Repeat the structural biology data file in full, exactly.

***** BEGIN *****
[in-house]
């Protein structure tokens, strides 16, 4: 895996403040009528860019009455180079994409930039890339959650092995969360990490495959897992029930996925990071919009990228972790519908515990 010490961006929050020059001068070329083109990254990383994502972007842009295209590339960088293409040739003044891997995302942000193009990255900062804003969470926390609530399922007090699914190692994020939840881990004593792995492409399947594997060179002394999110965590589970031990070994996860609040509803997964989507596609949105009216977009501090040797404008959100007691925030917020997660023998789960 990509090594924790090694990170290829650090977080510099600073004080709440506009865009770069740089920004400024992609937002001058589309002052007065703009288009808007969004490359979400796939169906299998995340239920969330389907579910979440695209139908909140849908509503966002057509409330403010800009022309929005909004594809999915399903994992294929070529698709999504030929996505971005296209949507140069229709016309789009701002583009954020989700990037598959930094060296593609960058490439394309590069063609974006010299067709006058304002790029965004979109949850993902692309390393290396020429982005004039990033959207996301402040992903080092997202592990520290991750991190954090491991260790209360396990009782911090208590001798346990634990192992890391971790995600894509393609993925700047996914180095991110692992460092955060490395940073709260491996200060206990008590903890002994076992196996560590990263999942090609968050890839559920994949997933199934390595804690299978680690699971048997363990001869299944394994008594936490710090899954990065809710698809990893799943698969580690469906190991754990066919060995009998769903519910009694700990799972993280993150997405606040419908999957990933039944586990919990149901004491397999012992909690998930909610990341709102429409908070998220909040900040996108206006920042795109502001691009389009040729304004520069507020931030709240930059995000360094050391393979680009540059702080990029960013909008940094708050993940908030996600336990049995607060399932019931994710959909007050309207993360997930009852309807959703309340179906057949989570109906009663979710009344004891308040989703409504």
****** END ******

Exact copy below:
[in-house]
């Protein structure tokens, strides 16, 4: 895996403040009528860019009455180079994409930039890339959650092995969360990490495959897992029930996925990071919009990228972790519908515990 010490961006929050020059001068070329083109990254990383994502972007842009295209590339960088293409040739003044891997995302942000193009990255900062804003969470926390609530399922007090699914190692994020939840881990004593792995492409399947594997060179002394999110965590589970031990070994996860609040509803997964989507596609949105009216977009501090040797404008959100007691925030917020997660023998789960 990509090594924790090694990170290829650090977080510099600073004080709440506009865009770069740089920004400024992609937002001058589309002052007065703009288009808007969004490359979400796939169906299998995340239920969330389907579910979440695209139908909140849908509503966002057509409330403010800009022309929005909004594809999915399903994992294929070529698709999504030929996505971005296209949507140069229709016309789009701002583009954020989700990037598959930094060296593609960058490439394309590069063609974006010299067709006058304002790029965004979109949850993902692309390393290396020429982005004039990033959207996301402040992903080092997202592990520290991750991190954090491991260790209360396990009782911090208590001798346990634990192992890391971790995600894509393609993925700047996914180095991110692992460092955060490395940073709260491996200060206990008590903890002994076992196996560590990263999942090609968050890839559920994949997933199934390595804690299978680690699971048997363990001869299944394994008594936490710090899954990065809710698809990893799943698969580690469906190991754990066919060995009998769903519910009694700990799972993280993150997405606040419908999957990933039944586990919990149901004491397999012992909690998930909610990341709102429409908070998220909040900040996108206006920042795109502001691009389009040729304004520069507020931030709240930059995000360094050391393979680009540059702080990029960013909008940094708050993940908030996600336990049995607060399932019931994710959909007050309207993360997930009852309807959703309340179906057949989570109906009663979710009344004891308040989703409504």